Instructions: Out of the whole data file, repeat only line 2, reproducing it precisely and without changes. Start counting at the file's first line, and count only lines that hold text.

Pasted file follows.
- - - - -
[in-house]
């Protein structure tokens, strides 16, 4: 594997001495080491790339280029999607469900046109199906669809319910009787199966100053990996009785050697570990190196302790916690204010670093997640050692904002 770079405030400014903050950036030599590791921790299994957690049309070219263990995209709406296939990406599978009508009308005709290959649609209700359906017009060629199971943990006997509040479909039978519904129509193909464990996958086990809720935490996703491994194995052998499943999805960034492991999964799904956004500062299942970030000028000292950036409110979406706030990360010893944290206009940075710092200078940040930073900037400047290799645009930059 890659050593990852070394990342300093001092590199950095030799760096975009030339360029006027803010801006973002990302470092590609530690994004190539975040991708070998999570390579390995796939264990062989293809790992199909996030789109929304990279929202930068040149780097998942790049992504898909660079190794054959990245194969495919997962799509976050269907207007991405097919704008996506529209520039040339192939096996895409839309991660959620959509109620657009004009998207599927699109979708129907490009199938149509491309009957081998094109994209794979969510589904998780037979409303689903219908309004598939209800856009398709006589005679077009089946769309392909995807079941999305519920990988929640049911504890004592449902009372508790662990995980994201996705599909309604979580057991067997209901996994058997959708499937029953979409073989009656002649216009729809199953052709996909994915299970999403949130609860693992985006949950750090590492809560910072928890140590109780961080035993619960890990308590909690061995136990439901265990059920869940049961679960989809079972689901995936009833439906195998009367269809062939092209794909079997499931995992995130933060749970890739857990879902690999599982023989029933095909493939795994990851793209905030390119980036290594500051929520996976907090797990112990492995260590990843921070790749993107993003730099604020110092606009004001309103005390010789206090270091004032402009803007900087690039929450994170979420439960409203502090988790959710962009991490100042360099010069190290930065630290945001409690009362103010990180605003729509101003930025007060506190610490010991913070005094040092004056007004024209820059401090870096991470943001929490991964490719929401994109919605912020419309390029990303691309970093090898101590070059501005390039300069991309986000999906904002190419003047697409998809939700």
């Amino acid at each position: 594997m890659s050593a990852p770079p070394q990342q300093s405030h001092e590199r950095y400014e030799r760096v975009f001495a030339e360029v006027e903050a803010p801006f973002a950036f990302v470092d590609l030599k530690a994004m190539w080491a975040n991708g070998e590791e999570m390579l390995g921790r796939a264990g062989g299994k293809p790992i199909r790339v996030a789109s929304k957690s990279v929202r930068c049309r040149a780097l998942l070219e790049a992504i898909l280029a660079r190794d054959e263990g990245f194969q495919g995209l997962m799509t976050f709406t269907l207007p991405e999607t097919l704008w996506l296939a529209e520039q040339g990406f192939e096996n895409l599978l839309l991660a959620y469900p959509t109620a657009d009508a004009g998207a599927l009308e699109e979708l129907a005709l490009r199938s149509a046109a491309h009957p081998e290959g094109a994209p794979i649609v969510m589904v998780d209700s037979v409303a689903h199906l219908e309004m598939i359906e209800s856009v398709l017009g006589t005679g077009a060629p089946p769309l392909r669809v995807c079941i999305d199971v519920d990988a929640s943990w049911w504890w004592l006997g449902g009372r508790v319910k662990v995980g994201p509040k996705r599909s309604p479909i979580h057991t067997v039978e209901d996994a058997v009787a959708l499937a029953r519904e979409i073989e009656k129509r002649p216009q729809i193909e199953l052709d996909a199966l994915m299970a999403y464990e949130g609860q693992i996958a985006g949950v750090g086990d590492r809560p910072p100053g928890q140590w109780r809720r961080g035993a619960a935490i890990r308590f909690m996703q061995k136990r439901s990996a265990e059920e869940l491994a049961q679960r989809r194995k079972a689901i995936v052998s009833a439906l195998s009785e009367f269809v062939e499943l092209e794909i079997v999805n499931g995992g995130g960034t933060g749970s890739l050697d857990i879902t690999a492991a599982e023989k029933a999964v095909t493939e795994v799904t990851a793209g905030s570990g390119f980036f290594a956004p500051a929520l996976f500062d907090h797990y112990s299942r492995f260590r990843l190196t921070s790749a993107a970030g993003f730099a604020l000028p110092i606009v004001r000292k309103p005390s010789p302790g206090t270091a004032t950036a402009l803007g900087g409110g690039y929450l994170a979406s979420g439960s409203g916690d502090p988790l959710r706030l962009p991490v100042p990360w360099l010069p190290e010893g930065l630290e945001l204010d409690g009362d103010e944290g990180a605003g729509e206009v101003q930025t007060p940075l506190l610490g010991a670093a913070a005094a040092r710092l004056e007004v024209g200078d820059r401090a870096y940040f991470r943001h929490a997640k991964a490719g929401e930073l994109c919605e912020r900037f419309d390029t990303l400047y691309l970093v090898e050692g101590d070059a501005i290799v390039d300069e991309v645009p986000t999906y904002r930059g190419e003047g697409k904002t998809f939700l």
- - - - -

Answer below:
């Protein structure tokens, strides 16, 4: 594997001495080491790339280029999607469900046109199906669809319910009787199966100053990996009785050697570990190196302790916690204010670093997640050692904002 770079405030400014903050950036030599590791921790299994957690049309070219263990995209709406296939990406599978009508009308005709290959649609209700359906017009060629199971943990006997509040479909039978519904129509193909464990996958086990809720935490996703491994194995052998499943999805960034492991999964799904956004500062299942970030000028000292950036409110979406706030990360010893944290206009940075710092200078940040930073900037400047290799645009930059 890659050593990852070394990342300093001092590199950095030799760096975009030339360029006027803010801006973002990302470092590609530690994004190539975040991708070998999570390579390995796939264990062989293809790992199909996030789109929304990279929202930068040149780097998942790049992504898909660079190794054959990245194969495919997962799509976050269907207007991405097919704008996506529209520039040339192939096996895409839309991660959620959509109620657009004009998207599927699109979708129907490009199938149509491309009957081998094109994209794979969510589904998780037979409303689903219908309004598939209800856009398709006589005679077009089946769309392909995807079941999305519920990988929640049911504890004592449902009372508790662990995980994201996705599909309604979580057991067997209901996994058997959708499937029953979409073989009656002649216009729809199953052709996909994915299970999403949130609860693992985006949950750090590492809560910072928890140590109780961080035993619960890990308590909690061995136990439901265990059920869940049961679960989809079972689901995936009833439906195998009367269809062939092209794909079997499931995992995130933060749970890739857990879902690999599982023989029933095909493939795994990851793209905030390119980036290594500051929520996976907090797990112990492995260590990843921070790749993107993003730099604020110092606009004001309103005390010789206090270091004032402009803007900087690039929450994170979420439960409203502090988790959710962009991490100042360099010069190290930065630290945001409690009362103010990180605003729509101003930025007060506190610490010991913070005094040092004056007004024209820059401090870096991470943001929490991964490719929401994109919605912020419309390029990303691309970093090898101590070059501005390039300069991309986000999906904002190419003047697409998809939700």